- Establish a Good Idea of Your Goals - visit public gardens, take snapshots of favorite gardens, tear our magazine photos - then make a list of desired plants, where they will go, and stick to it. Ask a neighbor for advice - gardeners love to share, especially from a gardener in an admired garden.
- Make Your Own Fertilizer - Why have your grass clippings, leaves, and garbage hauled away - then buy fertilizer? Make a compost pile for next to nothing - with some recycled chicken wire, old hay bales, etc.
- What's Free? Leaves, grass, wood clippings from your municipality, coffee grounds from local cafes, shredded newspaper - anything biodegradable except animal byproducts. Check consdtruction sites for free bricks & stones for paths & borders. Look for website bargains such as deals on trees through the National Arbor Day Foundation.
- Use What You Have (or Scrounge) - Grow seedlings in egg shells (those not headed for the compost pile), or use any small containers or egg cartons. Plant the seedlings right in the egg shells. Make a wall-o-water out of plastic jugs, make a cloche from a milk jug, use discarded dresser drawers/old toolboxes as containers, recycle salvage window frames into cold frames.
- Get the Most Mileage from Your Plant Choices - Choose vegetables with the best yield such as climbing peas and other varieties that grow vertically, grow plants that are lovely and attract beneficials & butterflies. Maximize your garden - Pay a water bill - choose drought tolerant plants that thrive in your zone.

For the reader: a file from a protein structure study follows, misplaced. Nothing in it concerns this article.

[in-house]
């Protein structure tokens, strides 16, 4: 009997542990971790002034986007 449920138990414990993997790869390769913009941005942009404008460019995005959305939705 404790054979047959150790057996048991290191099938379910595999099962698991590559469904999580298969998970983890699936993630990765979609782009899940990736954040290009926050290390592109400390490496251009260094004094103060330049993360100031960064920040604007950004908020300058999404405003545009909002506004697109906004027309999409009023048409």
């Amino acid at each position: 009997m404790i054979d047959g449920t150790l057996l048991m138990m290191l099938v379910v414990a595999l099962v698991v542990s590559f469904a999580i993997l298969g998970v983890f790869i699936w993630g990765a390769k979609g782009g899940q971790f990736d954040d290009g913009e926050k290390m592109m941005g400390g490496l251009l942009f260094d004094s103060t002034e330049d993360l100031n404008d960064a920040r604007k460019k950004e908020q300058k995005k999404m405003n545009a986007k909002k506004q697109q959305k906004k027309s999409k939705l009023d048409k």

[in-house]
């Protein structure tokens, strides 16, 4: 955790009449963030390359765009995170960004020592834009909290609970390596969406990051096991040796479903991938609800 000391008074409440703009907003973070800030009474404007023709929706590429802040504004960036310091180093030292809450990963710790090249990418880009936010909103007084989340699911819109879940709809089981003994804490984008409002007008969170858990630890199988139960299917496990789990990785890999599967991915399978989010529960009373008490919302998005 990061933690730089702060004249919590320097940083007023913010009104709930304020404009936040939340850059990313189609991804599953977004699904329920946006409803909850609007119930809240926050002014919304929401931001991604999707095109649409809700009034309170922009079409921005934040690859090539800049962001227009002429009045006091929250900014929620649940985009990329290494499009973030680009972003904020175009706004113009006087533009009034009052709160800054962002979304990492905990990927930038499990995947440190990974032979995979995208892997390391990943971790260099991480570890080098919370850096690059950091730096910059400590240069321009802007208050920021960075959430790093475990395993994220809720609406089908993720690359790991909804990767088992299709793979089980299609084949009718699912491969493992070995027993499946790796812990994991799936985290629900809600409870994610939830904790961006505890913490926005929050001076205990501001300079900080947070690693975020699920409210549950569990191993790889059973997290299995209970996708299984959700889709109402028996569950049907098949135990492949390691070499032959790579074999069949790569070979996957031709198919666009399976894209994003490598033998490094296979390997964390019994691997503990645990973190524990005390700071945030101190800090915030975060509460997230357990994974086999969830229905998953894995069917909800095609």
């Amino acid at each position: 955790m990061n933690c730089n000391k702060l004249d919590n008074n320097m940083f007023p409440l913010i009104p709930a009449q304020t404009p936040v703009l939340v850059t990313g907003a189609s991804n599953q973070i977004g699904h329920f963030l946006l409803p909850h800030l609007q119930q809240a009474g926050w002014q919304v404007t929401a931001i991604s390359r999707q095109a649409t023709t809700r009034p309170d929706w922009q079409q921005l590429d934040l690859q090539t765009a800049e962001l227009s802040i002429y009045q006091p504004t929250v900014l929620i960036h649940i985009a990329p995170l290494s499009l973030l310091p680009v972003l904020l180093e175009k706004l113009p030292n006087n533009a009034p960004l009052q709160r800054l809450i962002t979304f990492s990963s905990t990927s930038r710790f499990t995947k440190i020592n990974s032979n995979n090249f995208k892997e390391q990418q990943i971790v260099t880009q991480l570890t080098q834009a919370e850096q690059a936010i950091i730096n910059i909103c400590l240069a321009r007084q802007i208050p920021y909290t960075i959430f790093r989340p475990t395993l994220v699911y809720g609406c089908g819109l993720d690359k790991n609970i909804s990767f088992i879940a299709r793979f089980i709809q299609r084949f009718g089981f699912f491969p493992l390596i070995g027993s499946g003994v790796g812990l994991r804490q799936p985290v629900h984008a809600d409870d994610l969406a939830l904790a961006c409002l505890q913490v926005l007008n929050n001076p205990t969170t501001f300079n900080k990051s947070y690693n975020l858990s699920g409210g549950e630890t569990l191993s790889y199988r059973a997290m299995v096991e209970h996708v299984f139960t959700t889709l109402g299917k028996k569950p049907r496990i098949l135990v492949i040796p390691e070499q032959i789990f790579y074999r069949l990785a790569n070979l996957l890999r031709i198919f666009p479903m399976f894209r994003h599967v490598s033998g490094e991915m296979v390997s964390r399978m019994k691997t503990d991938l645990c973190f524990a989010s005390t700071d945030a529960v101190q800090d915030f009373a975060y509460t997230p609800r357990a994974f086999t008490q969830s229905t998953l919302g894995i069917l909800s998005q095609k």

- Hook up with a Gardening Buddy - Share seeds, tools, buy bulk products that you can split such as potting mix, less expensive in large size. Join a local garden club or check with your extension office to find a garden buddy. Approach like-minded neighbors about sharing costs of bulk items or machinery rental fees.
- Expand Your Plant Horizons by finding alternative ways to get new plants - look for plant swaps, garden club plant sales, exchange plants with a friend or arrange a neighborhood plant exchange. Inspect all plants for diseases & insect problems. Mailorder plants are smaller than those in nurseries, but are usually less expensive. Arboretums & botanical gardens often hold plant sales.
- Buy When Prices are Low - perennials in the fall for example and trees shrubs mulch & soil are all less expensive late in the season. Lumber is less expensive in the winter - if you are planning to build raised beds or a deck (buy untreated lumber).
Budget landscaping fits right into the organic principles - gardening the right way for a specific location is a much better guarantee of success than trying to force a garden or work to grow plants that don't thrive in your environment. That said, here are eight great ideas, gathered from our sources around the country, for a better garden on a budget: